Folklore Series – Matinta Perera

Image Source: Wikimedia Commons

Hello, everyone! How are you all doing? Well, I hope! As promised, I’m back with another folklore post! I hope you’ll enjoy this one! Without further ado, let us jump right in, shall we?

Name: Matinta Perera

Origin: Unknown

Appearance: See picture above

About her: Matinta Perera is a character in the Brazilian folklore, more precisely in the Northern region of the country. She’s an old witch who, at night, transforms into a bad omen bird (suindara or rasga-mortalha – tears-the-shroud, a name given to the bird because it’s sound mimicks fabric being ripped apart. It’s said the bird carries a death omen.) . She then rests on the walls and roofs of houses and starts singing until someone in the house, annoyed by the unpleasant song (it sounds like a shrill whistle), promises her something to stop, usually tobacco, but it can be coffee, cachaça (alcoholic beverage made out of sugar cane), or fish. This will make her stop and fly away, to come back the next day, in her human form, to ask for what was promised. In case the promise is not kept, something bad will befall the family.

The actual origin of the legend is unknown, as is the origin of Matinta Perera. Many say she’s a sorceress who uses magic to change into the bird. Others used to say it’s an hereditary curse, passing down from mother to daughter and so on. In case there was no daughter to inherit the curse, the woman who carries it would hide in the woods and wait for any woman to walk by. She’d then ask “who wants it?”, and, if the woman answers “I do!” she would then start carrying the curse and turn into the bird that same night.

Well, that’s it for today! If you have any questions about Matinta Perera, I’ll do my best to answer them!

See you on the next!

Writing Prompt May 04, 2022

Hello, everyone! Hope you’re all doing well!

While I’m working on the next Folklore post (plannin on having it out on Saturday, tops), I thought I’d share a little writing prompt that came to mind. I should probably write something for it as well, but… well, maybe I will, some day.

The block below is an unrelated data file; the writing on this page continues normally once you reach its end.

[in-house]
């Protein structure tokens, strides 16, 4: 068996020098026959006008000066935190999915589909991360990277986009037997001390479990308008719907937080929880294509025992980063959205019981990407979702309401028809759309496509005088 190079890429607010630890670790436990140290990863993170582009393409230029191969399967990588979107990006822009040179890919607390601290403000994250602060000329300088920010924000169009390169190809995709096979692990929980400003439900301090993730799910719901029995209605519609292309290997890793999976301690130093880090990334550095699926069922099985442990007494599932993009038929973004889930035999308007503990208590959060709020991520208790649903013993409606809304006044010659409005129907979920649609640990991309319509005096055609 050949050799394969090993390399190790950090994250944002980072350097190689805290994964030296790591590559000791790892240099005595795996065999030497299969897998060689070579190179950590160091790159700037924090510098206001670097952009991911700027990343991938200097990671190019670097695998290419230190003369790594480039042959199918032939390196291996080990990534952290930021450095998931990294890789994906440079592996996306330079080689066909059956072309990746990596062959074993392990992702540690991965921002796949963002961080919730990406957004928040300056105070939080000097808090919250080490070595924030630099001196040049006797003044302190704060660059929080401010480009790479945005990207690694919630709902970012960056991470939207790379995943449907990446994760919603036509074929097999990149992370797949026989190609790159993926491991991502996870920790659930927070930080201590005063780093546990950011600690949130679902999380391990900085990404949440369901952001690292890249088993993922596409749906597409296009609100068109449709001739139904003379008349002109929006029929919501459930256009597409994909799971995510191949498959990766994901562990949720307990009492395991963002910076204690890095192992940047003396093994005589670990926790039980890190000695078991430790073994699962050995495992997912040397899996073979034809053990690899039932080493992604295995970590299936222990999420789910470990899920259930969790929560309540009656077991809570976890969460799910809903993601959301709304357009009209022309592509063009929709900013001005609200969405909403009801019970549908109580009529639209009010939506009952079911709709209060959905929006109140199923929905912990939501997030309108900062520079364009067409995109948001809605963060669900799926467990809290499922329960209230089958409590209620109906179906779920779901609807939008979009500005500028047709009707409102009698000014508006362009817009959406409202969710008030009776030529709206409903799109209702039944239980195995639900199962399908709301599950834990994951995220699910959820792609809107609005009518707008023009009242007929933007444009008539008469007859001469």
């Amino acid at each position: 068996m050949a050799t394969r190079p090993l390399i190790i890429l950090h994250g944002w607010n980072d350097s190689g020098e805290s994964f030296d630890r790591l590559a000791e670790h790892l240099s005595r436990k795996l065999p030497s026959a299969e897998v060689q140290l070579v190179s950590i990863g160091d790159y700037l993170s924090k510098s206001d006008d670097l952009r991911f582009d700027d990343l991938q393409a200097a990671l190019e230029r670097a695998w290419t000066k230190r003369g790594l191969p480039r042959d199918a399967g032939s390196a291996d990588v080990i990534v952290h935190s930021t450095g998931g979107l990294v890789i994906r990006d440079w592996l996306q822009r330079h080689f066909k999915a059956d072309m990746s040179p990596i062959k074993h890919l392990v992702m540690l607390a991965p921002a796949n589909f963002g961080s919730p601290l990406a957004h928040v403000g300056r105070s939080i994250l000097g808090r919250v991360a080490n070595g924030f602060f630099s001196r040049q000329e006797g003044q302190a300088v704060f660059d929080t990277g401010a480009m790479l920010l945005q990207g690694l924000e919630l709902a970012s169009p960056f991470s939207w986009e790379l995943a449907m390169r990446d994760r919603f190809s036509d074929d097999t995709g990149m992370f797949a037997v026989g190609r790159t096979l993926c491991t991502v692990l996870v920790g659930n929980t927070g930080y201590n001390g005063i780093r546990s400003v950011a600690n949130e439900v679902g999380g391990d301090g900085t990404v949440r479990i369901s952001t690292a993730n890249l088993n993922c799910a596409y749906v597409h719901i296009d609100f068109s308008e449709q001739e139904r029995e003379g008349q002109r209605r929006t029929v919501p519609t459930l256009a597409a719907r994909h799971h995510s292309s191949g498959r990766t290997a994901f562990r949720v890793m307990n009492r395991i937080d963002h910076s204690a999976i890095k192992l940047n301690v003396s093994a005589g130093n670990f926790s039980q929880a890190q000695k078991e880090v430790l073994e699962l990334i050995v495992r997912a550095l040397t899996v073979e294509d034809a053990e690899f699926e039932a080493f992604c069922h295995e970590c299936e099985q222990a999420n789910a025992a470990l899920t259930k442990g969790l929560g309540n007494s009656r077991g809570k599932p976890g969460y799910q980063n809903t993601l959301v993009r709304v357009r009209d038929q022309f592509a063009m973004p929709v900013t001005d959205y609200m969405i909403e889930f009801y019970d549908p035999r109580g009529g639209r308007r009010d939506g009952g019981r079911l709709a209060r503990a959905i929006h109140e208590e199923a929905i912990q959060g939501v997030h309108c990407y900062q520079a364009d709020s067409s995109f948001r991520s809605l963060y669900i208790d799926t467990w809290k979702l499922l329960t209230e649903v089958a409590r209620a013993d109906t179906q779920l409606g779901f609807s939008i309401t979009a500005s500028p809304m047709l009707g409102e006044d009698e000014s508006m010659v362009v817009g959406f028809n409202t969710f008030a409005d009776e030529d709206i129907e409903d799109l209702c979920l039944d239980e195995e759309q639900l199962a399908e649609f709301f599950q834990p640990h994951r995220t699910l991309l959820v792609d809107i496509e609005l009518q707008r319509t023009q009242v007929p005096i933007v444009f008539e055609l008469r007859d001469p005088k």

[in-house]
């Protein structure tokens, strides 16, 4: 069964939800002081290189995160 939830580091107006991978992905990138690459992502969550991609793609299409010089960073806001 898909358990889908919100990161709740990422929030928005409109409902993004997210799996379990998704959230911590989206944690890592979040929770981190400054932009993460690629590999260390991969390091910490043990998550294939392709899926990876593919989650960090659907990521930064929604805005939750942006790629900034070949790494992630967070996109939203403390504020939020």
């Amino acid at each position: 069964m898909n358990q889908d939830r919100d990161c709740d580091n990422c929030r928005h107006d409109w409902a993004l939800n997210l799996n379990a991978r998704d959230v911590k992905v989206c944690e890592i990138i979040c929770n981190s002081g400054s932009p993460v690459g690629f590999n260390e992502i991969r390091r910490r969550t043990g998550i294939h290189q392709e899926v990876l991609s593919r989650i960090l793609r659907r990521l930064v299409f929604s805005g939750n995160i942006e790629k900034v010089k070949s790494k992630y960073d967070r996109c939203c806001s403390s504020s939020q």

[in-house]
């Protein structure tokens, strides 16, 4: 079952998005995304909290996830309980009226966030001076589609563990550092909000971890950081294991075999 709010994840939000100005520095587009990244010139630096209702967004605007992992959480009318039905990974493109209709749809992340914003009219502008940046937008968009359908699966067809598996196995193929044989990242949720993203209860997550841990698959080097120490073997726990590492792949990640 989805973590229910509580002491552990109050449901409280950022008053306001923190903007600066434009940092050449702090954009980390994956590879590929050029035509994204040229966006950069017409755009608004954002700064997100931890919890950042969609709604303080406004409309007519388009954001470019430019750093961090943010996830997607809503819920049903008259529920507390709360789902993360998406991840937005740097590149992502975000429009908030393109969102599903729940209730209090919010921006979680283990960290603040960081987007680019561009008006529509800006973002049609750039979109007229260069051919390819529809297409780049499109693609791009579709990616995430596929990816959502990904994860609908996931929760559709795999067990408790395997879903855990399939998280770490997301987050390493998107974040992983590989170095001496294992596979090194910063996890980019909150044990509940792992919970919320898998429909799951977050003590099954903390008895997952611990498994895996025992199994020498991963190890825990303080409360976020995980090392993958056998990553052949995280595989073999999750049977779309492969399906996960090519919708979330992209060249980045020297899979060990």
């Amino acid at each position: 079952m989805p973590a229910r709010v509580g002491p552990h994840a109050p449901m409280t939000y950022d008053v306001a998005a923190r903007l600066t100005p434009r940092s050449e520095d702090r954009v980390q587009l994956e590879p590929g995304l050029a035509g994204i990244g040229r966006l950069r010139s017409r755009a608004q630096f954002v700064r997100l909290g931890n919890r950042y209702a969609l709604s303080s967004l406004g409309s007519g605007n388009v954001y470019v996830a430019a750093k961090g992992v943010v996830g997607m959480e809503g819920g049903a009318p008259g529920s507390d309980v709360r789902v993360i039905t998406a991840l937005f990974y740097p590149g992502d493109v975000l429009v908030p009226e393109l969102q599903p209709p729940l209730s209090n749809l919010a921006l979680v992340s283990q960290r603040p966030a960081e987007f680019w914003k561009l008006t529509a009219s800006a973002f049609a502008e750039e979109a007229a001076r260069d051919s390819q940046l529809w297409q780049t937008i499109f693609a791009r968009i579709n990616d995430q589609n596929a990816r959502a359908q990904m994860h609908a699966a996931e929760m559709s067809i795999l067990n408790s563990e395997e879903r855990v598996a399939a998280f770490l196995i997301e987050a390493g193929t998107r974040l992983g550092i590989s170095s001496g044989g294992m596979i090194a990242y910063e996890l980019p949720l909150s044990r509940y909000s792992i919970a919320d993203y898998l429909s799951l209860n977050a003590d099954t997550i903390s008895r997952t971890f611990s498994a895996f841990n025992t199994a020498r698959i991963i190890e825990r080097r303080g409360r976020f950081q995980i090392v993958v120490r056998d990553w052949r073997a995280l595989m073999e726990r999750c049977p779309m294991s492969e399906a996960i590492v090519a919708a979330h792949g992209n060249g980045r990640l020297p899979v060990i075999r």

Without further ado, here goes nothing:

Your mom was one of those controlling mothers. She warned you all the time to never leave the house, as there were monsters outside. One day, you got sick of her nonsense, pushed her out of the way and left the house anyway. Turns out she wasn’t lying.

If you write a post based on this prompt, I’d love to read it! Take care, and see you soon!

Folklore series – Anhangá

Hello, everyone! How are you all doing? Well, I hope! I’ll start off with an apology for the long time between posts! The reasons for that are still the fact that I’m moving – I’ll be staying with my parents until we decide what to do about my living situation – on a more permanent basis, work has been pretty busy, and I’ve been doing some blogging in Portuguese as well, so let’s say I’m sort of stretched thin. I’ll try to do better, though!

Apologies and excuses aside, we’re here to talk about folklore, right? So let’s get started with it!

I’ll start off by saying I don’t really have a picture for this one, as I haven’t found a copyright-free one, but this one is pretty easy to have a mental image for, so I don’t think it’ll be a big problem!

Name: Anhangá

Origin: Tupi, Ahiag̃ (spirit)

Appearance: Since the Anhangá is a spirit, it doesn’t have a set corporeal form, but it often takes the form of a large white deer with red eyes.

About him: The Anhangá is the deity associated with the underground/hell, and enemy of Tupã (the indigenous version of God). He’s a wandering spirit, being able to take whatever form he chooses. He is another of the wildlife protectors, but associated with evil in the native cultures. Seeing him is a bad omen, and it means something bad is about to happen.

Despite the evil conotations, the Anhangá is said to protect animals from hunting, especially females with their offspring. He usually does it by presenting as more attractive game to distract the hunter so the other animal(s) can escape. Like the Curupira, he’s also been known to lead hunters into getting lost in the woods he’s protecting.

If one wanted to be safe, they could: offer an alcoholic beverage or tobacco, asking for his protection. They could also burn cashews, or keep him at bay by carrying a cross made with wood from the forest they were about to enter. Of course, all of that only worked if the hunter behaved…

I guess that’s it. You’ll probably be seeing a common theme for some of the creatures we approach – namely, protecting the forest from predatory hunting. We must keep in mind that most of those legends came from a time when Brazil was being invaded by european settlers, who were hunting everything in sight. With this historical context in mind, it makes sense.